Some ppl seriously think that if they are able to make high flying break falls they become very good aikidoka. :eek: :eek:
Others think, they must do beautiful ukemi to make looks good their teacher's technique. :dead:

That how was born McAikido. :rolleyes:

Dirk Hanss 03-14-2006 06:01 AM

Re: Saito Sensei & the no-hands throw
 
Szczepan!
You turned my post by 180 degrees :grr: and thus you spoiled it :mad:

I agree, that there is a good chance, that - especially in demonstrations - a supportive uke or even a pre-arranged choreography make it a farce. And from outside - at least for me as an amateur aikidoka - it is hard to detect.

I have not seen or even those wonderful great techniques, but in videos and one of them was definitely a fake - the one when uke had to lay down and went even unconcious, just because the "big sensei" looked at him.

However I have experienced simplier experiments, e.g. I tried to hit nage with yokomen uchi and nage did not move but put an atemi just in front of my nose without touching me - and I promise, at least the third time, I really tried to hit him, but I was not able to touch him. I have seen similar things on a seminar, where the sensei had to use an uke even of another organisation.

Nevertheless there are good reasons to use only experienced uke for high quality techniques.
1) You have to be very good to predetermine the reaction of a person, you have never seen before. So you better take an aikidoka, whom you have at least watched on a seminar and/or tested with some simplier techniques.
2) Even if the technique works, it might not look good, if uke does not know to roll, when he looses balance.
3) If uke does not react well, he might get hurt by an atemi, he did not avoid (only second level quality, as obviously you touched), or by a fall, he was not used to and could not manage.

But again, I agree, we should not care too much about it. When we feel, we are good enough to do those techniques, it is early enough to check details. I am just still a day dreamer.

For the next time, you choose me as uke, I can promise you: I will not be so stupid and resist to hitting a sensei, while he is still talking. I will just do, what I am told. At least I try my best not t make you look good, but to make me the king of the day :grr: :disgust: :crazy: :mad: evileyes

Have much fun - until then :D :p ;)

Dirk

Yann Golanski 03-14-2006 09:39 AM

Re: Saito Sensei & the no-hands throw
 
I know a no-hand throw... It does not require any hands -- in fact, it's so you can keep a pint of warm ale in your hands. Uke grabs tori's front shirt with right hand. Tori steps so that tori's left shoulder is under uke's right elbow... need I continue or can everyone work it out from there?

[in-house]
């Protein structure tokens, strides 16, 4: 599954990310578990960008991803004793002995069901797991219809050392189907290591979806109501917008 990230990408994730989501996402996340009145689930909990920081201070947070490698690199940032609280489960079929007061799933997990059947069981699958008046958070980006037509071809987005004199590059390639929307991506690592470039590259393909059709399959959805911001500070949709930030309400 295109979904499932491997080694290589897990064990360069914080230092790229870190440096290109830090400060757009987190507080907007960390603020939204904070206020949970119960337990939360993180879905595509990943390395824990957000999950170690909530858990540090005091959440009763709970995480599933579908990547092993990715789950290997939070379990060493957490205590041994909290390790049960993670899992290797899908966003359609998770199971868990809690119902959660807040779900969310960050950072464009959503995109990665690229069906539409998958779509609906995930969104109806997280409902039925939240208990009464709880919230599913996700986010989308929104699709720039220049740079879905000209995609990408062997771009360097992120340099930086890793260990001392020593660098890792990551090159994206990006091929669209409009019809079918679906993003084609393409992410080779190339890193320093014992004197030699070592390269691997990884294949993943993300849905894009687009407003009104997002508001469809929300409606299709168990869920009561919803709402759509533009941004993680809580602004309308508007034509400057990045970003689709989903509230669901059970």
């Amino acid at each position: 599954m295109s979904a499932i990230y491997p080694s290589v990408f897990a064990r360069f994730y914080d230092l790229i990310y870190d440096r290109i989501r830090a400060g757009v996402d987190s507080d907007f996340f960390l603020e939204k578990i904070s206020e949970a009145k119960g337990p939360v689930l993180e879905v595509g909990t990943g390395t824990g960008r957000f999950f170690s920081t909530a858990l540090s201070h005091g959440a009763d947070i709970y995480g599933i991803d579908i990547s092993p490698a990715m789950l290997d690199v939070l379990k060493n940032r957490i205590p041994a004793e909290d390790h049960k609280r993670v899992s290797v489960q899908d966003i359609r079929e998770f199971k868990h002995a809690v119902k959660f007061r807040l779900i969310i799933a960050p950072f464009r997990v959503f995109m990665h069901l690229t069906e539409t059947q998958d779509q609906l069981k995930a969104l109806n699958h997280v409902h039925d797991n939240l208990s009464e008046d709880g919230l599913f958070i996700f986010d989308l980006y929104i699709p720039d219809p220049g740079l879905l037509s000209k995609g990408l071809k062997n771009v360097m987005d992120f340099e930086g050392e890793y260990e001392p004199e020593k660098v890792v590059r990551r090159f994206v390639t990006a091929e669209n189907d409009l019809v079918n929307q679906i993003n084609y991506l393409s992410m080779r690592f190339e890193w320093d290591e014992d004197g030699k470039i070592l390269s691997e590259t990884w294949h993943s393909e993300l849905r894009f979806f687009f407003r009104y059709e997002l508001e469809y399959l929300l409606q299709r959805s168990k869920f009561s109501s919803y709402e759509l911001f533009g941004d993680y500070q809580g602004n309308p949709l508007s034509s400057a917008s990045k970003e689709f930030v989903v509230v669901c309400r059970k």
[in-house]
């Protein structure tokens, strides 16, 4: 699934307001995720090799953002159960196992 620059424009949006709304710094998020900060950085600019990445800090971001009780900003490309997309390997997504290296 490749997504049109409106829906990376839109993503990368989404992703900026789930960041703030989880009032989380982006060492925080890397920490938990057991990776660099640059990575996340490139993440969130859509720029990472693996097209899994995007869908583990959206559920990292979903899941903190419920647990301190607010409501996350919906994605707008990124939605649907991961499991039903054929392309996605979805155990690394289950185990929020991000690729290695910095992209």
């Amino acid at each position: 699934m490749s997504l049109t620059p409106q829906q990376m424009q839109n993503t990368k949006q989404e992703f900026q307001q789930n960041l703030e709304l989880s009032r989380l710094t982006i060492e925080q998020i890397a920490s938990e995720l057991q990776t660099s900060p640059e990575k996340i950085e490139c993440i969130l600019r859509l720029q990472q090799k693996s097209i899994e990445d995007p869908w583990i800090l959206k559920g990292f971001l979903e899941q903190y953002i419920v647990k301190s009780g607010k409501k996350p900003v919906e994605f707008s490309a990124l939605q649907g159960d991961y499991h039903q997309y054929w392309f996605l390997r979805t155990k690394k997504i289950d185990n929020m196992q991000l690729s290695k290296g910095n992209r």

No ki, just body movement and mechanics.

bratzo_barrena 03-14-2006 02:38 PM

Re: Saito Sensei & the no-hands throw
 
Throws without touching are real, and have nothing to do with mystical powers property of aikido, or some mysterious force. It's just timming.

And I maybe most of us have done it at least once. For example, when we were kids, and you grab the ball for a friend who is going to kick it real hard, to score a goal. your friend runs towards the ball... kicks with all his might, but just before he actually hits the ball, you pull it, so he kicks air and lands on his back.
Well you throw him without toching him. Magic... NO...special power...NO, timing form your part, becasu if you take away the ball too soon your friend is going to stop, and if you take it away too late, then he's just going to kick the ball... and your hand probably. :)
So you have timing, and what happens with the kicker? well he was co confident taht he was going to kick the ball, that when it didn't happen, his mind was wondering "whta the hell happend? where's the ball?, whit his foot was still kicking. So descoordination between mind and body, and he falls.
Same in aikido

Bratzo Barrena
Instructor
Aikido Goshin Dojo
Doral FL

NagaBaba 03-14-2006 08:44 PM

Re: Saito Sensei & the no-hands throw
 
Quote:

Dirk Hanss wrote:
Have much fun - until then :D :p ;)

Dirk

So all these years you have been resisting to execute correct attack? :D Bad Dirk, bad boy....you don't trust your sensei, do you? You think he is not able to do a technique if you attack him for real? that's what you call respect......hmhmh........ :p